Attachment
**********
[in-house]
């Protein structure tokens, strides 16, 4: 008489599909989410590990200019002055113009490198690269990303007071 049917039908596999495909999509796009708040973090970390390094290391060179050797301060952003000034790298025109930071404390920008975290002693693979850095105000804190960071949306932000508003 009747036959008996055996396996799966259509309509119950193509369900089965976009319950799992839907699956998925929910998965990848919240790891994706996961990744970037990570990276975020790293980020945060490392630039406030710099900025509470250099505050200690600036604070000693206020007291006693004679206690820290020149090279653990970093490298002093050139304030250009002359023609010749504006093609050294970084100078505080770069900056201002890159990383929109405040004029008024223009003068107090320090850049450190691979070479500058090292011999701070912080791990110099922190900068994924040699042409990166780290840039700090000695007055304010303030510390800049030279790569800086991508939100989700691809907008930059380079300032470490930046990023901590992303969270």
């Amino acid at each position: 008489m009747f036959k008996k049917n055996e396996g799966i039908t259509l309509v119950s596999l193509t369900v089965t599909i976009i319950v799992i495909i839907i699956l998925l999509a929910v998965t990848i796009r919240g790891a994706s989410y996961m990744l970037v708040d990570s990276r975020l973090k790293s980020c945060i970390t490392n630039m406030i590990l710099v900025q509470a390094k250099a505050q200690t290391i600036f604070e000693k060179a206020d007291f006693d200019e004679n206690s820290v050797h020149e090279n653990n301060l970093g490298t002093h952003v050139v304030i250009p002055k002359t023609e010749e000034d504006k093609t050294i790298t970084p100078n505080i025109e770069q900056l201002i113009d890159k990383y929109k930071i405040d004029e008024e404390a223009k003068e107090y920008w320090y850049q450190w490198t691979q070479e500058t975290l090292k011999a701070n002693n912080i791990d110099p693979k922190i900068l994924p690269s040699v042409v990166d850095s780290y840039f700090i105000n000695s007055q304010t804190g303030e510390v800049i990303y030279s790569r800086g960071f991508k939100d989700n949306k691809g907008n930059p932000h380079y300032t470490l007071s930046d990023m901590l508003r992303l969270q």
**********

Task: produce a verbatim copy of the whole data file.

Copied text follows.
[in-house]
């Protein structure tokens, strides 16, 4: 008489599909989410590990200019002055113009490198690269990303007071 049917039908596999495909999509796009708040973090970390390094290391060179050797301060952003000034790298025109930071404390920008975290002693693979850095105000804190960071949306932000508003 009747036959008996055996396996799966259509309509119950193509369900089965976009319950799992839907699956998925929910998965990848919240790891994706996961990744970037990570990276975020790293980020945060490392630039406030710099900025509470250099505050200690600036604070000693206020007291006693004679206690820290020149090279653990970093490298002093050139304030250009002359023609010749504006093609050294970084100078505080770069900056201002890159990383929109405040004029008024223009003068107090320090850049450190691979070479500058090292011999701070912080791990110099922190900068994924040699042409990166780290840039700090000695007055304010303030510390800049030279790569800086991508939100989700691809907008930059380079300032470490930046990023901590992303969270």
């Amino acid at each position: 008489m009747f036959k008996k049917n055996e396996g799966i039908t259509l309509v119950s596999l193509t369900v089965t599909i976009i319950v799992i495909i839907i699956l998925l999509a929910v998965t990848i796009r919240g790891a994706s989410y996961m990744l970037v708040d990570s990276r975020l973090k790293s980020c945060i970390t490392n630039m406030i590990l710099v900025q509470a390094k250099a505050q200690t290391i600036f604070e000693k060179a206020d007291f006693d200019e004679n206690s820290v050797h020149e090279n653990n301060l970093g490298t002093h952003v050139v304030i250009p002055k002359t023609e010749e000034d504006k093609t050294i790298t970084p100078n505080i025109e770069q900056l201002i113009d890159k990383y929109k930071i405040d004029e008024e404390a223009k003068e107090y920008w320090y850049q450190w490198t691979q070479e500058t975290l090292k011999a701070n002693n912080i791990d110099p693979k922190i900068l994924p690269s040699v042409v990166d850095s780290y840039f700090i105000n000695s007055q304010t804190g303030e510390v800049i990303y030279s790569r800086g960071f991508k939100d989700n949306k691809g907008n930059p932000h380079y300032t470490l007071s930046d990023m901590l508003r992303l969270q």